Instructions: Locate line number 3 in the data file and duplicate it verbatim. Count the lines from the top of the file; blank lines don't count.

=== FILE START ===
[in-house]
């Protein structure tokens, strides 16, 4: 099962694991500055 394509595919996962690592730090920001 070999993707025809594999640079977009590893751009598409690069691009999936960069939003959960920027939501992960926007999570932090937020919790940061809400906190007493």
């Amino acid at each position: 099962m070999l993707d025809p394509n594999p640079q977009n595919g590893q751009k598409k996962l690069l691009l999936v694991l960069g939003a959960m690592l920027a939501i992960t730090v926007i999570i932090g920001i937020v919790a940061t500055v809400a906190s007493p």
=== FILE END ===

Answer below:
């Amino acid at each position: 099962m070999l993707d025809p394509n594999p640079q977009n595919g590893q751009k598409k996962l690069l691009l999936v694991l960069g939003a959960m690592l920027a939501i992960t730090v926007i999570i932090g920001i937020v919790a940061t500055v809400a906190s007493p």